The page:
Bill Laurance wrote a compelling and very dour piece in The Conversation this week. He asked for some ‘link love’, so I decided to reproduce the article here for ConservationBytes.com readers. Full credit to Bill and The Conversation, of course.
What comes to mind when you think of Indonesia?
For biologists like myself, Australia’s northern neighbour provokes visions of ancient rainforests being razed by slash-and-burn farmers, and endangered tigers and orangutans fleeing from growling bulldozers.
This reality is true, but there is also hope on the horizon.
Indonesia is a vast, sprawling nation, spanning some 17,000 islands. Among these are Java, Sumatra, half of New Guinea and much of Borneo.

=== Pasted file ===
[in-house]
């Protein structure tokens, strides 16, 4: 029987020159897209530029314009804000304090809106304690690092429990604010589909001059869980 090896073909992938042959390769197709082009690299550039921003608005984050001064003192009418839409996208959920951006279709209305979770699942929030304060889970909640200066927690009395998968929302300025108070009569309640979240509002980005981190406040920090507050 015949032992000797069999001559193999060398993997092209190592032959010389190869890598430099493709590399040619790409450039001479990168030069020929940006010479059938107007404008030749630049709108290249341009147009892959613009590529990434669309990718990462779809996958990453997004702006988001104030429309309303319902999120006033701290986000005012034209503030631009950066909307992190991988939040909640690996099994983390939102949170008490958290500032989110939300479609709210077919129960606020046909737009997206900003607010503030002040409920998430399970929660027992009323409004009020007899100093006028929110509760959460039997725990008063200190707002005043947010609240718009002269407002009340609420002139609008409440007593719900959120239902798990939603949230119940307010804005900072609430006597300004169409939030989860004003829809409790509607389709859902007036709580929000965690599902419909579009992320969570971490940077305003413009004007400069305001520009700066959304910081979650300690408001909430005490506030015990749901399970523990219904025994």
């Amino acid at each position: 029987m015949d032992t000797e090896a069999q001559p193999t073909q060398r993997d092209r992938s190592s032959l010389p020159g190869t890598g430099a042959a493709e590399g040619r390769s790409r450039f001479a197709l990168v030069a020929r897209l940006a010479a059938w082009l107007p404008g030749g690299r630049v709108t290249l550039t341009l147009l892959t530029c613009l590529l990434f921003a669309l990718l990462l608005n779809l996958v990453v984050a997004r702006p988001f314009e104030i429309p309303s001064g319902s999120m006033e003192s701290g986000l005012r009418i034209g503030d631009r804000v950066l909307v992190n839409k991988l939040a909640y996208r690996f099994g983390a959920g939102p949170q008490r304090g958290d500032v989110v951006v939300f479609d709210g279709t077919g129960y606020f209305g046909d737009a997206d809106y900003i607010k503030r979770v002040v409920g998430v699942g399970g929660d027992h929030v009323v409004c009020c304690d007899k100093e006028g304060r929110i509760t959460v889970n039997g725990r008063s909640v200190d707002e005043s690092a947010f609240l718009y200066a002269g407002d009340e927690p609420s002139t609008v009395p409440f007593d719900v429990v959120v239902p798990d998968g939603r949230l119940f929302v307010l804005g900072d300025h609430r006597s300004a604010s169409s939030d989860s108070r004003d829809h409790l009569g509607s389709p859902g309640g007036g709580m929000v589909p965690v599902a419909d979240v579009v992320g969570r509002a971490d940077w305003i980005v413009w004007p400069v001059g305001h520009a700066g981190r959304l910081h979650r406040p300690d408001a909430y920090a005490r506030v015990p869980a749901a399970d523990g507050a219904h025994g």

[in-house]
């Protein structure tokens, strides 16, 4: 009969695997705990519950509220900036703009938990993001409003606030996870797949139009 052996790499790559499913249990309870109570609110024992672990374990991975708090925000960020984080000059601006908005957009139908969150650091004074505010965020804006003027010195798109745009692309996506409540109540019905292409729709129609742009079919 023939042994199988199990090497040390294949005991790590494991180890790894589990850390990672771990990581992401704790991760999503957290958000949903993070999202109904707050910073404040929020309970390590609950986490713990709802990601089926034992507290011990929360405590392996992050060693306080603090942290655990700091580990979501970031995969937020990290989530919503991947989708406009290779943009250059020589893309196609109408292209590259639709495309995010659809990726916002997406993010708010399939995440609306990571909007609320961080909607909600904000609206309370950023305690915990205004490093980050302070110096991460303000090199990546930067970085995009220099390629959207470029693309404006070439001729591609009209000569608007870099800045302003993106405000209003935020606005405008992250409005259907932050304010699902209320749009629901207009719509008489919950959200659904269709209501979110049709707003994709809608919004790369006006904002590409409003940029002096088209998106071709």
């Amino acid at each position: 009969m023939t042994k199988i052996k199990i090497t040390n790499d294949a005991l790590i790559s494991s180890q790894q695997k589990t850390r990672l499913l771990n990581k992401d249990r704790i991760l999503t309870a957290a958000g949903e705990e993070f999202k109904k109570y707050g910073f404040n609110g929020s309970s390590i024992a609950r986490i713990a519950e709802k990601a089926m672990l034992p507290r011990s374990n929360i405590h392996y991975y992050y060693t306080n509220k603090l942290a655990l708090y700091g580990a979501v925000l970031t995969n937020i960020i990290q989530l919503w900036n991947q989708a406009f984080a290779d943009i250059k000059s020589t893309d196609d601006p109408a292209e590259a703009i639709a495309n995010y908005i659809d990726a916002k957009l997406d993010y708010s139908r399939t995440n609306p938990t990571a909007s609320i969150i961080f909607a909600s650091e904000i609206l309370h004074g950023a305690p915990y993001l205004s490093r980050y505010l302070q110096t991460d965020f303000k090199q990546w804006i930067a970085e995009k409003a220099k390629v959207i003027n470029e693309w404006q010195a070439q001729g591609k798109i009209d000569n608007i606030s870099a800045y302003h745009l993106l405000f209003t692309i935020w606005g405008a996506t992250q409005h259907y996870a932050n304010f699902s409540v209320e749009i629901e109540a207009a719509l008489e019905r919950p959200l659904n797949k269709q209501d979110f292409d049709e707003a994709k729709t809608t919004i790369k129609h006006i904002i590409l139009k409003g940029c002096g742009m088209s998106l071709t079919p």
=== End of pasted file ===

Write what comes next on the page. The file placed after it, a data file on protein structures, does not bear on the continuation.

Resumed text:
Some of the planet’s most biologically rich and most endangered real estate is found on this archipelago.
Today, Indonesia is losing around 1.1 million hectares of forest annually. That’s an area a third the size of Belgium, bigger than Australia’s Wet Tropics World Heritage Area.
With forest loss now slowing in Brazil, Indonesia has the dubious distinction of being the world’s deforestation “leader”. No nation is destroying its forests faster.
In Sumatra, where I visited recently, the world’s biggest paper-pulp corporations are chopping down hundreds of thousands of hectares of native rainforest to make paper and cardboard.
Some of these corporations also fund aggressive lobbyists, such as World Growth in Washington DC [CJA Bradshaw's note: see our piece on one particular patron of WG - Alan Oxley], to combat their critics and dissuade major retail chains from dropping their products. Read the rest of this entry »